Random House, 2015 183 pgs.
Alternating points of view trace the captivity of a small Pennsylvania town by an ecological disaster. Fifth-grader, Tamaya, is use to being ignored by neighbor and walking companion, seventh-grader Marshall. The social rules are changing for her and friends are getting weird. Marshall, tired of constant bullying by class bad-boy Chad, drags Tamaya to a "shortcut" through the woods in order to avoid fighting with Chad. After getting lost Chad finds them anyway and trouble ensues. To defend them both Tamaya throws "fuzzy mud" she finds on the ground at the bully. Unbeknownst to them all, the mud is a mutation from a new energy source recently developed in a research facility in their town, whose cells are dividing rapidly. Tamaya returns home only to discover a terrible rash where her hands touched the mud. The next day reflects the progress of the rash worsening and Chad having disappeared. Tamaya returns to the woods to try to find him and Marshall faces an ethical decision: to try to rescue his torturer and risk punishment or do nothing and let Tamaya and Chad face danger alone. Eventually, Marshall also leaves the school grounds(both children leaving without telling anyone resulting in the school going into lock-down mode and all the adults panicking) and finds Tamaya and Chad in a nick of time. The three young people make it out of the woods and into the safety and comfort of the hospital. The disease begins to spread at an alarming rate and the entire town is quarantined until a cure can be found, which it is, although from an unlikely source. Senate hearing transcripts questioning the developer of Fuzzy Mud are interspersed throughout the book and each chapter ends with the mathematical equation of the mutation dividing, at first in small numbers and then getting out of control rather quickly.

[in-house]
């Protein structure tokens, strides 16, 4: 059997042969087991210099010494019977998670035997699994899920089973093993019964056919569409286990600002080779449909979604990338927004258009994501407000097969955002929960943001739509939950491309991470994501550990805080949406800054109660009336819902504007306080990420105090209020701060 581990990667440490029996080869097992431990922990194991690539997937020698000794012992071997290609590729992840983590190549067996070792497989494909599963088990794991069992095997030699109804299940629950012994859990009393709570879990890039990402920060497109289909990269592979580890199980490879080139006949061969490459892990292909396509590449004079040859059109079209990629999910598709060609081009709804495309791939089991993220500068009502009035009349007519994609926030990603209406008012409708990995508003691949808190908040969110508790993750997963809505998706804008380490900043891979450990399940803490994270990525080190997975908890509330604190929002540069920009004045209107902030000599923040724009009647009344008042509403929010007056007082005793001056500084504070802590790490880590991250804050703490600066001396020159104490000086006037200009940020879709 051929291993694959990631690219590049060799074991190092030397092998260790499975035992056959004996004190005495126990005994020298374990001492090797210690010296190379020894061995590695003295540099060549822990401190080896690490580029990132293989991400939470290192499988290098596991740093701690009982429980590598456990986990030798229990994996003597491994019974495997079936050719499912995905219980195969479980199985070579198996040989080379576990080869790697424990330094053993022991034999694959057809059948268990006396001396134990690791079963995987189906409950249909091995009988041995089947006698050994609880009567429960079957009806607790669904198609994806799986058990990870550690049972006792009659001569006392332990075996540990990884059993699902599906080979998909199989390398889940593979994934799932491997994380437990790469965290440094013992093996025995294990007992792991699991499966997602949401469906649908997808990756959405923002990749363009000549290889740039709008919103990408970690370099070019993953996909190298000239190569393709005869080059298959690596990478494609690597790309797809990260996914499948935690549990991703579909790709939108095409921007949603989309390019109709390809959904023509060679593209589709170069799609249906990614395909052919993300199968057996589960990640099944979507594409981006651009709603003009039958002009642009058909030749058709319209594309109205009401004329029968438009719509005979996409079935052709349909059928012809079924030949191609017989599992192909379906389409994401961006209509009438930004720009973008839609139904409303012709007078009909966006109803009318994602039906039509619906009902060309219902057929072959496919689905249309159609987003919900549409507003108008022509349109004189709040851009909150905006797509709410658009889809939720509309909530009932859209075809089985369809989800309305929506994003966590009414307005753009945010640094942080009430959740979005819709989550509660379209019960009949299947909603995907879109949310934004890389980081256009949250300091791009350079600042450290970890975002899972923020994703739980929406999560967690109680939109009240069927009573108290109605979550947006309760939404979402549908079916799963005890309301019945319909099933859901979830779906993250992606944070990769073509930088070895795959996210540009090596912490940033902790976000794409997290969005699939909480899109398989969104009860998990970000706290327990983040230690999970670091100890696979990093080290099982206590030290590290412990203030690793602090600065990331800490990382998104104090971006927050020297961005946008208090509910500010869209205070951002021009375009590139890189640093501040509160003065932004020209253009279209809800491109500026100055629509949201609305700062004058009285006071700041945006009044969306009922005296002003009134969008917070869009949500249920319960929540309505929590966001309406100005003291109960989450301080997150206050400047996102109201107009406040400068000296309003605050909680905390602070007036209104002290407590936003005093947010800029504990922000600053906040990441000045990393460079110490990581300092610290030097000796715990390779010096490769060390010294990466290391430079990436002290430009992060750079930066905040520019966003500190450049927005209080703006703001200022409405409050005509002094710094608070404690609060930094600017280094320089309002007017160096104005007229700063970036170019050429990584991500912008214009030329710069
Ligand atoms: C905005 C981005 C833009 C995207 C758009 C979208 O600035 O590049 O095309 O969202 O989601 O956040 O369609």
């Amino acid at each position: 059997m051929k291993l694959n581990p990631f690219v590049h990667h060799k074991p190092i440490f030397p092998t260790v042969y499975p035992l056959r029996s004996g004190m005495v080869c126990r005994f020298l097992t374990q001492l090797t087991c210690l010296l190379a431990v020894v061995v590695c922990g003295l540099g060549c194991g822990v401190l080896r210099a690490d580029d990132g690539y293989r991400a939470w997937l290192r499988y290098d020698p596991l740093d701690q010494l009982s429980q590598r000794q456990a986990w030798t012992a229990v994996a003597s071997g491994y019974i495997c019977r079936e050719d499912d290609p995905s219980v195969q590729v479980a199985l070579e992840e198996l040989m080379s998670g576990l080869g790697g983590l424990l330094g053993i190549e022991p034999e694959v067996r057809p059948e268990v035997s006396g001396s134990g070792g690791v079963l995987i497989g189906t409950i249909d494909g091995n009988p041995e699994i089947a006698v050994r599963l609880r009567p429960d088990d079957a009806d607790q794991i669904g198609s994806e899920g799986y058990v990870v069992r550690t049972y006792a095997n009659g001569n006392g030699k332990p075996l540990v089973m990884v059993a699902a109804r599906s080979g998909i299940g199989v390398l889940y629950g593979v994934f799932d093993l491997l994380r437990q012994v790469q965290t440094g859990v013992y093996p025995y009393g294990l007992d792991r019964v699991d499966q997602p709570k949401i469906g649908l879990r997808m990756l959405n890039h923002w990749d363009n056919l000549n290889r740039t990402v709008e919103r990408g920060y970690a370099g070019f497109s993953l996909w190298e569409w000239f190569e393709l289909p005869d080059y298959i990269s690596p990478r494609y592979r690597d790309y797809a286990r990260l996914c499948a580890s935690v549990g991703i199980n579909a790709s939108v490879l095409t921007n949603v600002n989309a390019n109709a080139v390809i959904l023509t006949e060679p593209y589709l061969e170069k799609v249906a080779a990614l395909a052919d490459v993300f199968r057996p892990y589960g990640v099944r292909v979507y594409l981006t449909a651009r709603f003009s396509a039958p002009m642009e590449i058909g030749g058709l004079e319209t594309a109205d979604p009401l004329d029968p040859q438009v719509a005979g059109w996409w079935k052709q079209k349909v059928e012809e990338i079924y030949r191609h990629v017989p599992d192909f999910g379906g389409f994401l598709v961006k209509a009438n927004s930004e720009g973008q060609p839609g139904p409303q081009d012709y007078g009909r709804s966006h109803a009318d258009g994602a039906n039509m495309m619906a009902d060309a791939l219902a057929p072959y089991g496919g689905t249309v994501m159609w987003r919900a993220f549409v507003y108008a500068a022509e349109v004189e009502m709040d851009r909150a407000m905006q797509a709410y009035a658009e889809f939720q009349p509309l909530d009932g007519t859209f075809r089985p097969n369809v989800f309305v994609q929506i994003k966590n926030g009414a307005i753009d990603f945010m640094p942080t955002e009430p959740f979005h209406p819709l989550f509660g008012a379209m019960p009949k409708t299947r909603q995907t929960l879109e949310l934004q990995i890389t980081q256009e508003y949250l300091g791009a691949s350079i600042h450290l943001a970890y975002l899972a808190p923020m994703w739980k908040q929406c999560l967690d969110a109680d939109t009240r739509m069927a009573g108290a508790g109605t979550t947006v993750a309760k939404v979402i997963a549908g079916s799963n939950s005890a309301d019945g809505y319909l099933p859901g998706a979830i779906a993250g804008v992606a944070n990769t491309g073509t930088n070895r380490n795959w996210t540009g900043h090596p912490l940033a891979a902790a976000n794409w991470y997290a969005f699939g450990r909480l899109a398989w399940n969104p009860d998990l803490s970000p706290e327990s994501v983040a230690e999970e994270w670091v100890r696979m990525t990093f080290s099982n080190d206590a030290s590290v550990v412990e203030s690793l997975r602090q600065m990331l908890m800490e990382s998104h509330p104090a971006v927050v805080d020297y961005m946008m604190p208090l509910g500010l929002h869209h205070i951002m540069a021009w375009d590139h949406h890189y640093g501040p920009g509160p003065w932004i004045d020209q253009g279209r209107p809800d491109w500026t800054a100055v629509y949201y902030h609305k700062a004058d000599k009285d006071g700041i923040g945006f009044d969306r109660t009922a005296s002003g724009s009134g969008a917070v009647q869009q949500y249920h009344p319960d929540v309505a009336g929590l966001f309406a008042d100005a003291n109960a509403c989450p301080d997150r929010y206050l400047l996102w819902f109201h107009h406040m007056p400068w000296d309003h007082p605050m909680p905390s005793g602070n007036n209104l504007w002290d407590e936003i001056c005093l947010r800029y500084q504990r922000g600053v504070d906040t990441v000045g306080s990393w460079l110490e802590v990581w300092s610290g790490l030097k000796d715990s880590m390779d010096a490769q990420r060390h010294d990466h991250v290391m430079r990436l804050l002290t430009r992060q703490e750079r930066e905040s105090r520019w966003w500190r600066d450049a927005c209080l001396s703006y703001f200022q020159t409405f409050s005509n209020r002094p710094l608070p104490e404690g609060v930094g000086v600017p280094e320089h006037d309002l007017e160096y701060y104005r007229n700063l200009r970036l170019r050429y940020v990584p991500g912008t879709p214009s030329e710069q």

Louis Sachar is a children's author who is consistently great, yet does not pigeonhole himself into a genre or style. If you are looking for the humor of the Wayside books or the layers of Holes you will not find it. Instead, expect a well conceived and written story for children reflecting the challenges of growing up and navigating school life within the backdrop of an ecological warning along the lines of Carl Hiassen, although without the humor. Fuzzy Mud is a nice length, reads quickly, and is not a series opener (thank you Louis Sachar!), making the book accessible to readers on many ability levels. Because of the alternating points of view, this book really is intended for both boys and girls. It will work on many levels and has lots of meat, making it a wonderful choice for book discussions. It would also be great for classroom use. Sachar has all three main characters (I'm including the bully) show growth in a believable and applaudable way. The book describes itself as a mystery-thriller. I think that is a bit extreme. Its not really a mystery and I think calling it a "thriller" is an exaggeration, although there is definitely a adventure element when the kids are lost in the woods and haziness about the reason behind the senate hearings, which is cleared up by the end. Fuzzy Mud is at its core a cautionary tale about the world's overpopulation and the need for alternative energies, as well as the dangers surrounding the development of man-made energies sources. Sachar also demonstrates the ancient riddle of doubling one thing (the old tale uses a grain of rice) every day, which seems innocent at first, but becomes a disturbingly large number rather quickly. Chapter beginnings show an increasing amount of dots, demonstrating this principal. Overall, Fuzzy Mud is a solid contribution to children's literature that can be used with a variety of children for both recreation and school settings.